Can Kerry stop the bleeding from his Wisconsin wound?

Politics and policy.
Feb. 18 2004 12:20 AM

Turning the Tables

Can Kerry stop the bleeding from his Wisconsin wound?

Edwards: most likely to succeed?
Edwards: most likely to succeed? 

The pundits are at it again. They're impressed that John Edwards took John Kerry to the wire in Wisconsin. They're surprised that Edwards defied polls suggesting Kerry would blow him out. They're intrigued that Edwards beat Kerry among independents. But a win is a win, they say, and Kerry has won nearly every contest.

William Saletan William Saletan

Will Saletan writes about politics, science, technology, and other stuff for Slate. He’s the author of Bearing Right.

Among self-identified Democrats, that's true. But among independents and Republicans who have chosen to vote in Democratic primaries, the record is very different. In 10 of the states that have voted so far, the media have conducted systematic exit or entrance polls that clarified how independents voted. In seven of those states, exit polls have also measured how self-identified Republicans voted. What percentages of these voters have Kerry and Edwards won, respectively? Let's look at the numbers:

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Table 1

Independents

Crossover Republicans

.

Edwards

Kerry

Edwards

Kerry

Iowa

25

34

 N/A

 N/A

N. Hampshire

13

37

9

29

Arizona

6

33

 N/A

 N/A

Delaware

12

42

 N/A

 N/A

Missouri

28

37

37

30

Oklahoma

34

18

30

7

S. Carolina

48

22

54

16

Tennessee

34

32

28

22

Virginia

31

41

45

13

Wisconsin

40

28

44

18

Among independents in the exit-polled states, Kerry has beaten Edwards in six contests; Edwards has beaten Kerry in four. This month, the candidates are tied with four wins apiece. Since Feb. 10, Edwards has won two primaries to Kerry's one.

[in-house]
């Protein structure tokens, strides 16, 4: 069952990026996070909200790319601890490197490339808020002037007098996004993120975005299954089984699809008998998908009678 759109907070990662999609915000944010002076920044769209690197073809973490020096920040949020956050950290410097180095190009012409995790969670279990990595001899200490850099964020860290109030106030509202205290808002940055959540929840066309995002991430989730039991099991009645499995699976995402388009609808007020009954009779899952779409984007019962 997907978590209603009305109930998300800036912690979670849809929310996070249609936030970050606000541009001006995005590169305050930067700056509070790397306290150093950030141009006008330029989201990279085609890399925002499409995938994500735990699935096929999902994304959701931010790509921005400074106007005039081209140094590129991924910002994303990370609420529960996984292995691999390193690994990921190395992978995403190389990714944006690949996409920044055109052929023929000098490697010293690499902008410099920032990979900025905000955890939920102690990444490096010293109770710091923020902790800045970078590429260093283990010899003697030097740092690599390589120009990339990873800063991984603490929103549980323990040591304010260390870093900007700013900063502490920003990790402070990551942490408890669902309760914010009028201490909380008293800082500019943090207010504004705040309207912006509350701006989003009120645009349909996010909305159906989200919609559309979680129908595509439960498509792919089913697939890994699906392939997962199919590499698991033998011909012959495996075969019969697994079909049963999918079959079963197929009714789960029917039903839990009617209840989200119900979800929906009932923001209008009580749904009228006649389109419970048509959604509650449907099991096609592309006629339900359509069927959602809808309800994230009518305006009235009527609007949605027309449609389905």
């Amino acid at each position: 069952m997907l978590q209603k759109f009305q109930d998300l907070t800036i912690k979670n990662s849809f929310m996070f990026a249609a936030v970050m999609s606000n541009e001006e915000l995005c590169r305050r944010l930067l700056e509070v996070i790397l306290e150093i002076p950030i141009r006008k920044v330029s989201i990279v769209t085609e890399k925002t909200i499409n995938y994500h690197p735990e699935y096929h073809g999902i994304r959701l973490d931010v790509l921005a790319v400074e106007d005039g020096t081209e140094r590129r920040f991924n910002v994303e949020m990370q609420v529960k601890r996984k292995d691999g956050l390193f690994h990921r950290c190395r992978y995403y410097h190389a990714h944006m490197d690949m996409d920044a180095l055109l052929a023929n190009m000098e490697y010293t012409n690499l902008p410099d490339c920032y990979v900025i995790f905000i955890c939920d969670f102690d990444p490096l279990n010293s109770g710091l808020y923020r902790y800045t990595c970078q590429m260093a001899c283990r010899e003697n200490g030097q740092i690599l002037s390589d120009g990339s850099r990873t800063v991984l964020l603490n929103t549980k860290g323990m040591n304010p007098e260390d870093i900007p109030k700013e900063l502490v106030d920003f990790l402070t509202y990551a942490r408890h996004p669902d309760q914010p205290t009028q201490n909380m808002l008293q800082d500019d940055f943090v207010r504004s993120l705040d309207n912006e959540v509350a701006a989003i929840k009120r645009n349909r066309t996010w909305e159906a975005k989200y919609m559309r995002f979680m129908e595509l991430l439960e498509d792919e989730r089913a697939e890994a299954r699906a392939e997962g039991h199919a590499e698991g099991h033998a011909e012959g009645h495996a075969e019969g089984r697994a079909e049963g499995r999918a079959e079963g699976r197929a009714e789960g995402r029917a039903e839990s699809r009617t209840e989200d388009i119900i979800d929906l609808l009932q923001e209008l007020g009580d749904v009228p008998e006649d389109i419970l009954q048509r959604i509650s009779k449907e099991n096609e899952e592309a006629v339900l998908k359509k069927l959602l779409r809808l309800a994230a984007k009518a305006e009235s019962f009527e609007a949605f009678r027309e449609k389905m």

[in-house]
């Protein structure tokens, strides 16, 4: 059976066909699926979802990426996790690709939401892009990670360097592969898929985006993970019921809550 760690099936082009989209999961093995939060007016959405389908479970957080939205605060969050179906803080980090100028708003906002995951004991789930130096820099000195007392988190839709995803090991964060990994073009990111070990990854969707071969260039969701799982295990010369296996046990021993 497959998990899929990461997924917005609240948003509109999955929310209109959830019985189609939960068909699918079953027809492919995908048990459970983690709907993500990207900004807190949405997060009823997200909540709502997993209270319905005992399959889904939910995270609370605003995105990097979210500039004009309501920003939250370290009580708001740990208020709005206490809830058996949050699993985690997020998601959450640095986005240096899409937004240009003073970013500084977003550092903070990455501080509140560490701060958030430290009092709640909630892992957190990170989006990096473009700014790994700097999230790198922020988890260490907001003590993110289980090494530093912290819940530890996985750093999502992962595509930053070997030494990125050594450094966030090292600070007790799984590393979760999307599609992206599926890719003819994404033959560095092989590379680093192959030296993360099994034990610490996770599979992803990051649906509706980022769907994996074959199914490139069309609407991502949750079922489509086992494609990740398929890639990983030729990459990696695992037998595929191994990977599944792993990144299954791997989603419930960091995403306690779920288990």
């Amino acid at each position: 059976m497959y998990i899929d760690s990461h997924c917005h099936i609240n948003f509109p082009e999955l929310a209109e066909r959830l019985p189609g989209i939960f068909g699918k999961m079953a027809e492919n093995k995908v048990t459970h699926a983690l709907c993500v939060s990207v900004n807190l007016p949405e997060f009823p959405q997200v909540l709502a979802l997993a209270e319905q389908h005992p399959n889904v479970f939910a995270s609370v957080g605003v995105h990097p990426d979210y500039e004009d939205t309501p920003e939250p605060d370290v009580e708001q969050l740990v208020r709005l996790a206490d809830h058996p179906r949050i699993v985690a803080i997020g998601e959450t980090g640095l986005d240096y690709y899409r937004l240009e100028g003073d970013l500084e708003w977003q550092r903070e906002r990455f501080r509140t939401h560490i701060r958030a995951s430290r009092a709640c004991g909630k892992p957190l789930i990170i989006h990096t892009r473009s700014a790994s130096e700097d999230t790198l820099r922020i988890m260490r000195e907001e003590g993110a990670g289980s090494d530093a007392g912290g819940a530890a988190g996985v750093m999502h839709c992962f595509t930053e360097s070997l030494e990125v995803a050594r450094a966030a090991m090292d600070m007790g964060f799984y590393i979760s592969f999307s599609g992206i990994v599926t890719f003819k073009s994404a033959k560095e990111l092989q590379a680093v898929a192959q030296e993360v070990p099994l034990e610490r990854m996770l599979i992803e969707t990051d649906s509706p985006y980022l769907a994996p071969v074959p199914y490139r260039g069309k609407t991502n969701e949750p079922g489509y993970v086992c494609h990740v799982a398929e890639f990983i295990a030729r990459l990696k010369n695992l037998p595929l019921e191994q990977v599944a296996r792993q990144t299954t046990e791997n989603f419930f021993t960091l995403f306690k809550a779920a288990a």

The pattern among crossover Republicans is more lopsided. Kerry has won one contest; Edwards has won six. This month, Edwards has beaten Kerry among Republicans in all six states in which Republican votes were measured.

Remember, Democrats are as likely to vote for Edwards against President Bush as they are to vote for Kerry against Bush. It's far more likely that independents and crossover Republicans will determine the outcome. In states where the choices of these groups have been measured, Edwards is matching Kerry among independents and beating him among crossover Republicans.

Fine, you say. But independents and crossover Republicans don't control Democratic primaries. Democrats do, and they're voting for Kerry.

That's true. But the exit polls show that, by and large, Democrats aren't voting for Kerry because they prefer him on the issues. They're voting for him because they think he's the Democrat most likely to beat Bush. What happens if they find out he isn't? What happens if they realize that Edwards is doing as well as Kerry among independents and is doing better than Kerry among crossover Republicans?

Again, the numbers tell the story. In nine states, voters were asked in exit polls to clarify whether they chose their candidate primarily because he "agrees with you" on the issues or because he "can defeat Bush." Here's how Edwards and Kerry performed, respectively, among the "can defeat Bush" voters and the "agrees with you" voters.

Table 2

"Can defeat Bush" voters

"Agrees with you" voters

.

Edwards

Kerry

Edwards

Kerry

N. Hampshire

11

56

14

29

Arizona

6

59

7

32

Delaware

10

71

12

35

Missouri

21

68

29

39

Oklahoma

24

43

32

19

S. Carolina

42

42

48

22

Tennessee

24

58

34

31

Virginia

18

69

28

42

Wisconsin

28

59

39

29

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